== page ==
New! Cow garden in the Netherlands

This newly designed Cow garden is getting quite some attention here in the Netherlands. Chris Bomers from Groenlo is now testing his design. The garden has a soft floor and is filled with hedges to make it look more natural. They have robots for cleaning, feeding and milking. Right now they are testing with 20 cows. The biggest challenge right now is the manure eating robot. Will it clean well enough to prevent mastitis?

Journalist Annemieke van Dongen wrote an article about the garden. She gave an impression from the cows point of few. Read full article (in Dutch) here >>

"Nice, our cow garden. With help of veterinarian and cow whisperer Joep Driessen'.

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Please let us know what you think of the cow garden! Is it better than the old system?

Comments (7)

Philip Schultz

Hmmm, interesting concept but -
What about ventilation and natural air movement interference from the trees and bushes?
I think the fences around the trees look a bit light weight and maybe the cows eat the trees one day?
Difficult to see that Green but very Hi Tek investment being able to generate sufficient income to pay back in a realistic time.
I tend to think that maintenance and replacement of components will be high costs???

Anouk Brinkhoff

Philip Schultz wrote:
Hmmm, interesting concept but -
What about ventilation and natural air movement interference from the trees and bushes?
I think the fences around the trees look a bit light weight and maybe the cows eat the trees one day?
Difficult to see that Green but very Hi Tek investment being able to generate sufficient income to pay back in a realistic time.
I tend to think that maintenance and replacement of components will be high costs???

Two good points!
Trees will block airflow! So extra fans in corridors needed!

Dependent on high tech: bigger risk when it breaks down.
High investment...can you earn it back?
Also floor cleaning: can you make it clean enough? Easy for 8000 liter cows and low mastitis risk. But high yielders 10.000 plus are more susceptible for mastitis.

Compost or straw barns without any walls and iron give the cow maximum freedoms of walking and resting. They need even more space per cow, ( 20-25 m2) but cheaper to build.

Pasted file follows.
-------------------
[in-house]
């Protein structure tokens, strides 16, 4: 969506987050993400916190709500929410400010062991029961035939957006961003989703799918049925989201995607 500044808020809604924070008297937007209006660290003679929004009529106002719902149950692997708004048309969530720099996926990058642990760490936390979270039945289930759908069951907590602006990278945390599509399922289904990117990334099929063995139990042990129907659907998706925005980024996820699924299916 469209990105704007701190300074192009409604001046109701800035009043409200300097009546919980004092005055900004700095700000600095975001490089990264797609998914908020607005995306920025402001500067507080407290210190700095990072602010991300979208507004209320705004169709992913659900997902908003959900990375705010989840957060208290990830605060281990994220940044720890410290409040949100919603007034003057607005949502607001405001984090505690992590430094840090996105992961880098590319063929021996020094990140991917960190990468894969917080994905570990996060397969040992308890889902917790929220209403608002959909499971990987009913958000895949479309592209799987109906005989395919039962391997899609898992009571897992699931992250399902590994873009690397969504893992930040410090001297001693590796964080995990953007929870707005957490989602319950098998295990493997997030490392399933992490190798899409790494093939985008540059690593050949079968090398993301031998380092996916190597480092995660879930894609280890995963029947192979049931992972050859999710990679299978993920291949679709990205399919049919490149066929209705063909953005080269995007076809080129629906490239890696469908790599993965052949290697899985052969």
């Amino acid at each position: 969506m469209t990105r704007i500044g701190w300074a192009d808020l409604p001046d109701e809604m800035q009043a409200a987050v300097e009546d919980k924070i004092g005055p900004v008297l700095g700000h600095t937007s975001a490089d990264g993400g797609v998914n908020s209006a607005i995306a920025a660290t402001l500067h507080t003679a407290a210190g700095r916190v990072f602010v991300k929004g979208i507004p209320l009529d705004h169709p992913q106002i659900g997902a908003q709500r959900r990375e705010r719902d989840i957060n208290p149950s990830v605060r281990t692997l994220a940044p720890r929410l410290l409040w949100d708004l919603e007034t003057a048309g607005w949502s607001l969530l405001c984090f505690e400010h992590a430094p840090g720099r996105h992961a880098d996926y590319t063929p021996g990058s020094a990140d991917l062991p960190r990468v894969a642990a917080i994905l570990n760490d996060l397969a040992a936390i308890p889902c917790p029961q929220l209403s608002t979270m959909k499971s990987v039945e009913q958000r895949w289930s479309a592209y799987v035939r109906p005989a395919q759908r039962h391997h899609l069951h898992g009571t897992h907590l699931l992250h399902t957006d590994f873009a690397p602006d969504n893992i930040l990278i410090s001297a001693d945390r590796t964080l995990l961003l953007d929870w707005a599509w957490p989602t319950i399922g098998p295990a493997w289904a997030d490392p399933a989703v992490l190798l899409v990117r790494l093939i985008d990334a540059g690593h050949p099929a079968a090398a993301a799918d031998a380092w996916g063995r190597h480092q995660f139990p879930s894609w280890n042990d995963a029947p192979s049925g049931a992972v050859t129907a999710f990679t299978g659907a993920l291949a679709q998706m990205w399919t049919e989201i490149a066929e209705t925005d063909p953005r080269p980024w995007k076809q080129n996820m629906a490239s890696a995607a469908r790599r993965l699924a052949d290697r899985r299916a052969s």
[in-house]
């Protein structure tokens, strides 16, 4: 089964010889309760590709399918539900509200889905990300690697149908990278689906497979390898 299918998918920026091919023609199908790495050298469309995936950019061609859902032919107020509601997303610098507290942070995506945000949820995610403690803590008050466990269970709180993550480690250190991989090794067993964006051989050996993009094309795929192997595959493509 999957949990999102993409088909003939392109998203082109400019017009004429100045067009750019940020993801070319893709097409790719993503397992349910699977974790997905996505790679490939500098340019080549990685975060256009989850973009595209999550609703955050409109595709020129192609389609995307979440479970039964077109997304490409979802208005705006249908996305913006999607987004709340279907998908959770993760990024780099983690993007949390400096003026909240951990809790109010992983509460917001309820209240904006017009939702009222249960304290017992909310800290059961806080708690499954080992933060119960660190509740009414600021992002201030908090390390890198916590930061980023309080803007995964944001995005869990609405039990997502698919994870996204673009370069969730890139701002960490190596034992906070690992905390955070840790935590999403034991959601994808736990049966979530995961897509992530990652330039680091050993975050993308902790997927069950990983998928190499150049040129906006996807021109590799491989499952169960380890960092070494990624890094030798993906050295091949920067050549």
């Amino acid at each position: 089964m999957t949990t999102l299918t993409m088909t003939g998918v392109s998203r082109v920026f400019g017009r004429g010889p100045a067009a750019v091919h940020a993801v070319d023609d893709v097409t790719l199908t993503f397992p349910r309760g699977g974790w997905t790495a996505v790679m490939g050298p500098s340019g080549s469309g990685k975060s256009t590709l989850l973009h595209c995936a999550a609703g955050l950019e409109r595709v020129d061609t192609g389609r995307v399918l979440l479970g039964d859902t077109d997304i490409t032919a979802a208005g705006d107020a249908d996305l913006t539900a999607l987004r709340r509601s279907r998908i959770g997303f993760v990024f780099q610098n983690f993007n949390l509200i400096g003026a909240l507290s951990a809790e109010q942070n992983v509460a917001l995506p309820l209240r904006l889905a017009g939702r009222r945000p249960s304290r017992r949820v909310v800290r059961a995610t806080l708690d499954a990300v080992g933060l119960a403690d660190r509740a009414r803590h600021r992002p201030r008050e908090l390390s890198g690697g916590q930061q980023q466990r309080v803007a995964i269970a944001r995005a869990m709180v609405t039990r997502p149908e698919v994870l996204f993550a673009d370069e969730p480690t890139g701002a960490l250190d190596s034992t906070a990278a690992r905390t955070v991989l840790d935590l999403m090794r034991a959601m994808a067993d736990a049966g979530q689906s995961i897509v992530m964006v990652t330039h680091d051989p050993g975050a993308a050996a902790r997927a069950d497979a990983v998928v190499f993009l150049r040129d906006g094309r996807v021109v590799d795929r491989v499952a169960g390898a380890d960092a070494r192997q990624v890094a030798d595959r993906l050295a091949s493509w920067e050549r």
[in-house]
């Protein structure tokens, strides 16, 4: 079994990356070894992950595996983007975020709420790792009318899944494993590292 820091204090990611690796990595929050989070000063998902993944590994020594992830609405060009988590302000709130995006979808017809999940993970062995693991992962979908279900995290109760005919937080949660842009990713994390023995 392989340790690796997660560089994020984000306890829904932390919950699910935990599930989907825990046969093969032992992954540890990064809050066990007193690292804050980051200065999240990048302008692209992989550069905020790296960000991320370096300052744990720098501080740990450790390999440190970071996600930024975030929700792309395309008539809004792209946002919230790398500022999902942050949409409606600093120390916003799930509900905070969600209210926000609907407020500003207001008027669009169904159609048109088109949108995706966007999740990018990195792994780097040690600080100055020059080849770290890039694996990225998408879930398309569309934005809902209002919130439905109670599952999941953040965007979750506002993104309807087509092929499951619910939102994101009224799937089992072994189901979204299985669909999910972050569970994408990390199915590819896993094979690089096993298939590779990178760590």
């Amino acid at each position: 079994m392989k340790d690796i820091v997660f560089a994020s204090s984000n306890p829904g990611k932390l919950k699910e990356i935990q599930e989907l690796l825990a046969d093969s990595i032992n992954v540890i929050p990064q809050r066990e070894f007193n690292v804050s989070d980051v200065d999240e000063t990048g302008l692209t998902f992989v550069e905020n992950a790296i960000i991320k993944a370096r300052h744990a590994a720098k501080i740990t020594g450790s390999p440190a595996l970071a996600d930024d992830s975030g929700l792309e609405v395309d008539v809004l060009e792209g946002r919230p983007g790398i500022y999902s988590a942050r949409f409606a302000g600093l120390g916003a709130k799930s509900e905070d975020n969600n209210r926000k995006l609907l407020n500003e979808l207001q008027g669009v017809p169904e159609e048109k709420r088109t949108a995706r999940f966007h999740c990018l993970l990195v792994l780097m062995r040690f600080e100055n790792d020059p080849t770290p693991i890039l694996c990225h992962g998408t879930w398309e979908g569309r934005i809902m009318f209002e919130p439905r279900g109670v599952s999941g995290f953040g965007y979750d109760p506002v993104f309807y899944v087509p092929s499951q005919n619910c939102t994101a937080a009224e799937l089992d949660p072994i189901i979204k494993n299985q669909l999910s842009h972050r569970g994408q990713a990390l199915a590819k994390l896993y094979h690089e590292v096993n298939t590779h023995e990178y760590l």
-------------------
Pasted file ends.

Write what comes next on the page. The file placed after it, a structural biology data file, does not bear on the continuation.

We still recommend excellent sand cubicles for 90% of cows and stress-free calving line ( free bedded pack) for 10 % high risk cows!!

Tommy Wollesen

for people from outside it looks extremly nice.
But we dident see one cow laying in the nice garden, compered to the other barn some cows was laying.
A cow need 4-500 litter blood to pas trough the utter, to produce one litter milk, it goes around 30% faster if she is laying down.

Hanna Schröder

This seems like a cheap attempt to salve poeples conscience. If you look outside of the barn you can see green meadows and a shining sun. The only phrase which comes to mind when seeing this is the one from Compassion in World Farming "Cows belong in the fields".

Jennifer Brown

This is a nice concept, but the large open barn area gives no structure to the space. There are no cues to help direct lying vs areas of movement. With sows, we find they much prefer to lie against a partition, and providing partitions and different flooring types promotes resting in 'bedroom' areas and helps to keep alleys clear. I think that more division of the space, such as adding a sand area with a few partitions, could increase lying and promote cleanliness by encouraging cows to separate dunging and resting activities.

Joep Driessen

Hi everyone,

Thanks you very much for your thoughts! Always good to be critical at new concepts, so we can keep optimizing!

@Hanna: the cows actually also go outside. The have a gateway, so the can choose to go out our stay in for 10 months. The farmer is trying to optimizing the barn for the days that the cows can't go outside in winter.

António Gomes

Pursuing animal paradise doesn't look like sensible animal husbandry to me. It may look so to capricious, uninformed public opinion, though. That can be tricky.

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